£16,000 paid for bonfire clean-up

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CRAIGAVON Borough Council have had to pay out more than £16,000 to deal with the clean up after this year’s July bonfires.

The figure has prompted Sinn Fein to raise concerns over the expenditure - second only to Belfast, which paid out £20,000.

Although the figure was down 25% on last year, it is still considerably higher than all other council areas.

The next closest council was Castlereagh, which forked out £8,000.

Six councils had no clean-up expenditure at all.

Sinn Fein councillor Johnny McGibbon said ratepayers should not be expected to pay for the clean-ups every year.

“Having the second highest bill out of the 26 council areas for cleaning up after bonfires is an unacceptable statistic,” he said.

“When you then counter in the fact that the highest bill, that of Belfast City Council, was only one fifth more than Craigavon, even though they have approximately five times the population, it is obvious that this is an issue that must be addressed.“

He continued: “There are substantial costs incurred by the health services, fire services, the police service and the Housing Executive, and a large part of the expenditure in the cleanup operation goes towards gathering up of litter such as blue plastic bags, wine and beer bottles and other debris associated with alcohol. This is unacceptable.”

He added: “The rate payers cannot be expected to pay these bills year after year and this issue must be addressed.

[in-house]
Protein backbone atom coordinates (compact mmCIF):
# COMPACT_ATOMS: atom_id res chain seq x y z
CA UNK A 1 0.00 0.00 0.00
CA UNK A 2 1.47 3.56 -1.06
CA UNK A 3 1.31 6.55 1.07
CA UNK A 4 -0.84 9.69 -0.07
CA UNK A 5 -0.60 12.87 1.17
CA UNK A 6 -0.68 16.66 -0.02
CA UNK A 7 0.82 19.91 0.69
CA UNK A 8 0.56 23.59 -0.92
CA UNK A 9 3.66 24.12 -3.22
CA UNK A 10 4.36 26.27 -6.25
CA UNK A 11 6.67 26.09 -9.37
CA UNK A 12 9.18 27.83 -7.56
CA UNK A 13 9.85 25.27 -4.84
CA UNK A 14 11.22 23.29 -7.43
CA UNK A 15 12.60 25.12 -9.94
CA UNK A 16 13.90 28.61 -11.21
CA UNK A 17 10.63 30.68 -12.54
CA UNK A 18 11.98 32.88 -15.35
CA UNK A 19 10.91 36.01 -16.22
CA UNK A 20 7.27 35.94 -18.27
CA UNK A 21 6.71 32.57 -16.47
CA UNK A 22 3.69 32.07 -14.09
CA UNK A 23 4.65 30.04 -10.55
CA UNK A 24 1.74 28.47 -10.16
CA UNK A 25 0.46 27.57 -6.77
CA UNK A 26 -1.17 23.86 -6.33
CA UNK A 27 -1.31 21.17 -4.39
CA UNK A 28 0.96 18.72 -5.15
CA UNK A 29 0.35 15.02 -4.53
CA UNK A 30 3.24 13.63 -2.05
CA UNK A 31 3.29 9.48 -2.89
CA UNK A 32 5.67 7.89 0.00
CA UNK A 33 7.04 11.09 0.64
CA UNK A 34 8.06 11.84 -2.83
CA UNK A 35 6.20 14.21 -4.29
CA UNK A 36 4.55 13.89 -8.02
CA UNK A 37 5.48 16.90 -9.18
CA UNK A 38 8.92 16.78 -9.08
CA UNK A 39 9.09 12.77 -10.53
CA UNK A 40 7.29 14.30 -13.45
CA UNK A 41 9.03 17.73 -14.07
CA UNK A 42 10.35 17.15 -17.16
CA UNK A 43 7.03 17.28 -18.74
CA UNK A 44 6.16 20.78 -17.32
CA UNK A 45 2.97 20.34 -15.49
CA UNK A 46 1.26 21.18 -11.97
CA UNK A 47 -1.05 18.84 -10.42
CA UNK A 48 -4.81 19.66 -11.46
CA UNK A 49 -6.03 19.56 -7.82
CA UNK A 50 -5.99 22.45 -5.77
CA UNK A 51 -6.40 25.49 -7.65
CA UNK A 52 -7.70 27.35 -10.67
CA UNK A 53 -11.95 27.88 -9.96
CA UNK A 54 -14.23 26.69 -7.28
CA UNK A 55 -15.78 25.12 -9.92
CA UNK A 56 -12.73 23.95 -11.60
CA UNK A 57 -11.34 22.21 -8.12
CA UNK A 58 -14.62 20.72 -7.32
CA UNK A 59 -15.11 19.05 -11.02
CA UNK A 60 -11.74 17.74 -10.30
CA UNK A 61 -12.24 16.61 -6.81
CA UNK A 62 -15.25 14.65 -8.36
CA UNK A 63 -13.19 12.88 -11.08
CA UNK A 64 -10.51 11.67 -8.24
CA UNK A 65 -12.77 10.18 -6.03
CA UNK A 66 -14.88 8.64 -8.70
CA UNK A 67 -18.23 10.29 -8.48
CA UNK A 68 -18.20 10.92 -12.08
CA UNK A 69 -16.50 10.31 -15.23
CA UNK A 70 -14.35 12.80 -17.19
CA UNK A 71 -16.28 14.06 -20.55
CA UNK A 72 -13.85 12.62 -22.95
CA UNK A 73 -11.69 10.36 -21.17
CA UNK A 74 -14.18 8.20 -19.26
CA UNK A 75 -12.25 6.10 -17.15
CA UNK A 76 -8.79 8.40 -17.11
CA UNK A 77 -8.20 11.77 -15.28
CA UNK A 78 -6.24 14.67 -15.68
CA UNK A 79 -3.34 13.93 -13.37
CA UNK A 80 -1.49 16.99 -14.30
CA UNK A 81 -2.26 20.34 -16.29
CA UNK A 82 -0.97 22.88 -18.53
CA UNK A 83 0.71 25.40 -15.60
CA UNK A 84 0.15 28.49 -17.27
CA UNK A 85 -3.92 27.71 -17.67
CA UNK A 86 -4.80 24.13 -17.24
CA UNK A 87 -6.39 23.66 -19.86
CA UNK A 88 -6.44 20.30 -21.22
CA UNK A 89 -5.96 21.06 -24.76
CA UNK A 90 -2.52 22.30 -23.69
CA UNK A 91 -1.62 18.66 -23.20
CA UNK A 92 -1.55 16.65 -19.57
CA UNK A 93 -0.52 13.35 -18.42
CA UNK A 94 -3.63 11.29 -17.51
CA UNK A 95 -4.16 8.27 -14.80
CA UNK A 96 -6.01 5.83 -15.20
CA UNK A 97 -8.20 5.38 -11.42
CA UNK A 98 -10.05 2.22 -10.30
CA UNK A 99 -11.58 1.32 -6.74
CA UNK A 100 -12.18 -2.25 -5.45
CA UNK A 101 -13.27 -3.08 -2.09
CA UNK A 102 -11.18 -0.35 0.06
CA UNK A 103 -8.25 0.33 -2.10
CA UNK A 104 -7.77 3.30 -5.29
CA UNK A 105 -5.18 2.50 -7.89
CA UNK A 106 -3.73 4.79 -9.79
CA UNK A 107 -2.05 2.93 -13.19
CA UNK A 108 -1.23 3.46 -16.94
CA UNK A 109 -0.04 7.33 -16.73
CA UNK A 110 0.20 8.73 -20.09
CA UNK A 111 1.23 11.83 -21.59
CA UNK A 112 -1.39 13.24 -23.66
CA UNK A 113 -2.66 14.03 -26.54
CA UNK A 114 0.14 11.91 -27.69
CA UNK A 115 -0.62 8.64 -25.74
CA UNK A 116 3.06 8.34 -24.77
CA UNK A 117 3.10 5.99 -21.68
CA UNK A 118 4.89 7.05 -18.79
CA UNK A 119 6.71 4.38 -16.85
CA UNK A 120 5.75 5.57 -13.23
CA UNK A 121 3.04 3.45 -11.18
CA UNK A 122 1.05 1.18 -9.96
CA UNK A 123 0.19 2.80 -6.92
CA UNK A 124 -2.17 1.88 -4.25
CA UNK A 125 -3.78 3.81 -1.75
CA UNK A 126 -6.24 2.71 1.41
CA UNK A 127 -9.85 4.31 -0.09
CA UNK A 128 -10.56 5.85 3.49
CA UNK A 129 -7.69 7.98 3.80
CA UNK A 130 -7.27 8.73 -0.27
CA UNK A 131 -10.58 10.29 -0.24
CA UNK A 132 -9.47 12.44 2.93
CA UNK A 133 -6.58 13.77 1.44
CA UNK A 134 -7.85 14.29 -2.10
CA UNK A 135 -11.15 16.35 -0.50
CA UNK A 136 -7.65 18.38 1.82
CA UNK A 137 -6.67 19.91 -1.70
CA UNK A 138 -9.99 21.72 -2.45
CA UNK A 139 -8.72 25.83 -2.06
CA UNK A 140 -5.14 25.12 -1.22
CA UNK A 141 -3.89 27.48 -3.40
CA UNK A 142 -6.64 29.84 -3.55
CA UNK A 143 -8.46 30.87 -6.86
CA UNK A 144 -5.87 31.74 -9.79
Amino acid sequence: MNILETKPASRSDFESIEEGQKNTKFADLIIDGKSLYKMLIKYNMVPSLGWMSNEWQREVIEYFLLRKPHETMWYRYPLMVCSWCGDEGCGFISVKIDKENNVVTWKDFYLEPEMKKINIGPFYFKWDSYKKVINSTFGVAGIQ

“There are alternatives, and those who support the burning of fires to mark the advent of the Twelfth have a duty to work in conjunction with Council to have them replaced with beacons, which can be lit in a controlled and safe environment.”

A spokesperson for Craigavon Borough Council said: “ We have been working hard with local communities around bonfires, including addressing issues such as health and safety and environmental, but there are a number of circumstances which must be taken into account when looking at Craigavon.

“Firstly, given that there are two main towns and a large number of villages, Craigavon has 10-12 bonfires spread across the Borough throughout the year.

“Secondly, local communities have taken on board the pollution message by using more wood in their fires. Whilst the cost of removal and reinstatement of the area has decreased over the years, the actual cost of the disposal of this material has increased.

“Thirdly, bonfires elsewhere may take place on other land such as NIHE or DRD with those landowners having to pick up the bill.”